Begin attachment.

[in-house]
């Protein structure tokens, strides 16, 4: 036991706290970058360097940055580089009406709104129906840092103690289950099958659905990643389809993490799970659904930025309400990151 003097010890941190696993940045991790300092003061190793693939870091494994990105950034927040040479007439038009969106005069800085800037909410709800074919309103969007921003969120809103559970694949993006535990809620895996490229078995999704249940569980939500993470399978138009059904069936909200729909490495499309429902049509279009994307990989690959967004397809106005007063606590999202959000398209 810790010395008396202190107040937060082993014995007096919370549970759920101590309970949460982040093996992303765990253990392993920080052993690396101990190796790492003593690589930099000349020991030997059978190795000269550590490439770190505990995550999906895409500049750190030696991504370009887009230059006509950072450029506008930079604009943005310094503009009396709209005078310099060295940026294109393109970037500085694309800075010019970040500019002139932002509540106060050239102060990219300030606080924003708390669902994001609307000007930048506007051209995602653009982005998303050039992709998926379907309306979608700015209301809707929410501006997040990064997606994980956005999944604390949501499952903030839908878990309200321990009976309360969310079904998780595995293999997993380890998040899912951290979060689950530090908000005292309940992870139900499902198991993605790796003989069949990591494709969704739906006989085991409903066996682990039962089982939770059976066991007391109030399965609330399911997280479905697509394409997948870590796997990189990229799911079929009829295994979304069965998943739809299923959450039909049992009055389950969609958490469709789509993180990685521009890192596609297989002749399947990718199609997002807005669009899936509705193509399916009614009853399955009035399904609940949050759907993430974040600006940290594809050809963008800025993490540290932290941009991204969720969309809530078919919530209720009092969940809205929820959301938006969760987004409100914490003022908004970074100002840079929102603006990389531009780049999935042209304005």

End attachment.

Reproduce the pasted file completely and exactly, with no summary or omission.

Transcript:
[in-house]
């Protein structure tokens, strides 16, 4: 036991706290970058360097940055580089009406709104129906840092103690289950099958659905990643389809993490799970659904930025309400990151 003097010890941190696993940045991790300092003061190793693939870091494994990105950034927040040479007439038009969106005069800085800037909410709800074919309103969007921003969120809103559970694949993006535990809620895996490229078995999704249940569980939500993470399978138009059904069936909200729909490495499309429902049509279009994307990989690959967004397809106005007063606590999202959000398209 810790010395008396202190107040937060082993014995007096919370549970759920101590309970949460982040093996992303765990253990392993920080052993690396101990190796790492003593690589930099000349020991030997059978190795000269550590490439770190505990995550999906895409500049750190030696991504370009887009230059006509950072450029506008930079604009943005310094503009009396709209005078310099060295940026294109393109970037500085694309800075010019970040500019002139932002509540106060050239102060990219300030606080924003708390669902994001609307000007930048506007051209995602653009982005998303050039992709998926379907309306979608700015209301809707929410501006997040990064997606994980956005999944604390949501499952903030839908878990309200321990009976309360969310079904998780595995293999997993380890998040899912951290979060689950530090908000005292309940992870139900499902198991993605790796003989069949990591494709969704739906006989085991409903066996682990039962089982939770059976066991007391109030399965609330399911997280479905697509394409997948870590796997990189990229799911079929009829295994979304069965998943739809299923959450039909049992009055389950969609958490469709789509993180990685521009890192596609297989002749399947990718199609997002807005669009899936509705193509399916009614009853399955009035399904609940949050759907993430974040600006940290594809050809963008800025993490540290932290941009991204969720969309809530078919919530209720009092969940809205929820959301938006969760987004409100914490003022908004970074100002840079929102603006990389531009780049999935042209304005």